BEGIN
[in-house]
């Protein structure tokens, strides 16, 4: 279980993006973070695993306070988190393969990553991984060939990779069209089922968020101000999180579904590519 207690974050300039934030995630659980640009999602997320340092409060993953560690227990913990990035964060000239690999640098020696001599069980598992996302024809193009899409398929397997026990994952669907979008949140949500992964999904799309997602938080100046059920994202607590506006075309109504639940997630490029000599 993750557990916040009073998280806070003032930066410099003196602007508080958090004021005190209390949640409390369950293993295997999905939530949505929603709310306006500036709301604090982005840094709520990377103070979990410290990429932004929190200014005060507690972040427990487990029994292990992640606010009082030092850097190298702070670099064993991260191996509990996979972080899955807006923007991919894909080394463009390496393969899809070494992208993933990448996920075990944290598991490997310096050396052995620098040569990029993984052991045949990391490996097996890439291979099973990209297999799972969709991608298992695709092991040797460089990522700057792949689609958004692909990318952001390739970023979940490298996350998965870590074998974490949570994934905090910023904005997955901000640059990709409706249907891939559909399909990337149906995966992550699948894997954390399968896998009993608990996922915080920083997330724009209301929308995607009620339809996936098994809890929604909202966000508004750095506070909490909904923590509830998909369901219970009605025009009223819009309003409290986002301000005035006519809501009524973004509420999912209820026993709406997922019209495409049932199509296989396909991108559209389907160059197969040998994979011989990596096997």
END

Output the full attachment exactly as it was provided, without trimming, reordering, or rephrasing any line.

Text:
[in-house]
């Protein structure tokens, strides 16, 4: 279980993006973070695993306070988190393969990553991984060939990779069209089922968020101000999180579904590519 207690974050300039934030995630659980640009999602997320340092409060993953560690227990913990990035964060000239690999640098020696001599069980598992996302024809193009899409398929397997026990994952669907979008949140949500992964999904799309997602938080100046059920994202607590506006075309109504639940997630490029000599 993750557990916040009073998280806070003032930066410099003196602007508080958090004021005190209390949640409390369950293993295997999905939530949505929603709310306006500036709301604090982005840094709520990377103070979990410290990429932004929190200014005060507690972040427990487990029994292990992640606010009082030092850097190298702070670099064993991260191996509990996979972080899955807006923007991919894909080394463009390496393969899809070494992208993933990448996920075990944290598991490997310096050396052995620098040569990029993984052991045949990391490996097996890439291979099973990209297999799972969709991608298992695709092991040797460089990522700057792949689609958004692909990318952001390739970023979940490298996350998965870590074998974490949570994934905090910023904005997955901000640059990709409706249907891939559909399909990337149906995966992550699948894997954390399968896998009993608990996922915080920083997330724009209301929308995607009620339809996936098994809890929604909202966000508004750095506070909490909904923590509830998909369901219970009605025009009223819009309003409290986002301000005035006519809501009524973004509420999912209820026993709406997922019209495409049932199509296989396909991108559209389907160059197969040998994979011989990596096997």